PROBLEMS TO SOLVE

  • Deciding the type of battery that should be used. (I have access to a lot of 18650s batteries, but I’ve heard that they’re not the best in terms of continuous work for long periods of time since they tend to self-discharge)
  • Determining whether it’s better to get a 5v Pro Mini or a 3.3v one.
  • Knowing how much battery life I can expect, preferably more than a year.

I would appreciate your help and ideas. All ideas are welcomed. Feel free to recommend different types of batteries, etc…

Thanks a lot in advance,
Alex

If you're going to have a button, might as well make it a power switch and save yourself a lot of hassle. There are numerous cheap rfid solenoid systems out there as well for this job. I don't see the point of an Arduino and less so the idea of using a servo as you never know what position it will be in upon powering on or off.

I can't modify the existing locker, as I said it's not mine. I have a running system. The code was written some time ago and it only needs some tweaking.

As per knowing the position of the servo. Whenever the Arduino boots up it goes to 0º, which means closed. So whenever it gets woken up it moves the servo back to 0º, which in fact does nothing because the last time that the door was closed, it was already sent to 0º before going into deep sleep.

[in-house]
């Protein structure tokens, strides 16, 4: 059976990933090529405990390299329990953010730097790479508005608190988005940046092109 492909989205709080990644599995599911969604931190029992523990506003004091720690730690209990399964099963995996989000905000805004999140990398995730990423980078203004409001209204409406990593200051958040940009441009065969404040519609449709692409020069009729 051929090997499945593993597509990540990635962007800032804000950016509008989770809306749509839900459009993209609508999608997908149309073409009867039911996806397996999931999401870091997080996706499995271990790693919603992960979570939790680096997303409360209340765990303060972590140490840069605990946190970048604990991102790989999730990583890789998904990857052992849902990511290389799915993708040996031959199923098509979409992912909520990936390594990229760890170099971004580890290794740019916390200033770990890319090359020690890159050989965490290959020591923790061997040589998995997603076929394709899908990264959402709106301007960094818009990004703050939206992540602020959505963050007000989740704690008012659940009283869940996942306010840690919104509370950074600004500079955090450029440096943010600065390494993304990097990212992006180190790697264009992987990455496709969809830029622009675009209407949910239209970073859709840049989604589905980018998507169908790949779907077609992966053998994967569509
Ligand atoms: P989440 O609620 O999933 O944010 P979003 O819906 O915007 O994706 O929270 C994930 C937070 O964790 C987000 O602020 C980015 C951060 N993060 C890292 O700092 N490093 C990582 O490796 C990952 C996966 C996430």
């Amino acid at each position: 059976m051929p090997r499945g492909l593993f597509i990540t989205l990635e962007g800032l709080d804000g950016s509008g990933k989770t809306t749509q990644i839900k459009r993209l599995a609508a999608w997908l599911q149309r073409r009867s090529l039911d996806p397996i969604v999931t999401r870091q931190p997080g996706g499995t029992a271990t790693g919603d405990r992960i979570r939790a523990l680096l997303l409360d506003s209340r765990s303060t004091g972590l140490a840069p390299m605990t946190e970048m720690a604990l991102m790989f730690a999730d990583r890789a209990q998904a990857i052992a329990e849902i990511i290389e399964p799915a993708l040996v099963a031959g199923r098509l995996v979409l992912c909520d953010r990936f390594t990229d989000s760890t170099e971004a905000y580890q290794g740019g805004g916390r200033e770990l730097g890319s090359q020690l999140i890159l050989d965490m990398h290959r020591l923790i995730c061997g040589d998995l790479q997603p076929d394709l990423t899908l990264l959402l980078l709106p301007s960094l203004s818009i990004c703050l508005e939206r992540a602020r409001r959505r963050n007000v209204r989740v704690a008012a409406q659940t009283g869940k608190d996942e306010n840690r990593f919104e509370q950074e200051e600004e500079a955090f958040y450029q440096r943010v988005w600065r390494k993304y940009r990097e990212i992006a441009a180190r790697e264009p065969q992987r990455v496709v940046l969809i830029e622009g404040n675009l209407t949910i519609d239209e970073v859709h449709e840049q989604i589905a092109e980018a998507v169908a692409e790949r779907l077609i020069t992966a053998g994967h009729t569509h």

As I said in the post, an Arduino in deep sleep mode draws almost no power, some uA, which is way less than what a rf relay, for instance, would draw just by having its rf antenna/mcu enabled.

Thanks for your reply, Alex

INTP: If you're going to have a button, might as well make it a power switch and save yourself a lot of hassle. There are numerous cheap rfid solenoid systems out there as well for this job. I don't see the point of an Arduino and less so the idea of using a servo as you never know what position it will be in upon powering on or off.

I cannot make it a power switch because the locker is located in a very busy place where people rest against it on a daily basis. It would always be on. That's why I coded a timer in the code which goes back to sleep if no card is detected after 20s.

You said there would be a wake button, which somehow doesn't pose the same problem as an identical power button or switch? You missed the point about knowing where the servo is. Will you be constantly giving it power 24/7 to keep it in position? Obviously not, so how are you planning on controlling power to the servo? Have you considered how strong a servo needs to be to operate the latch?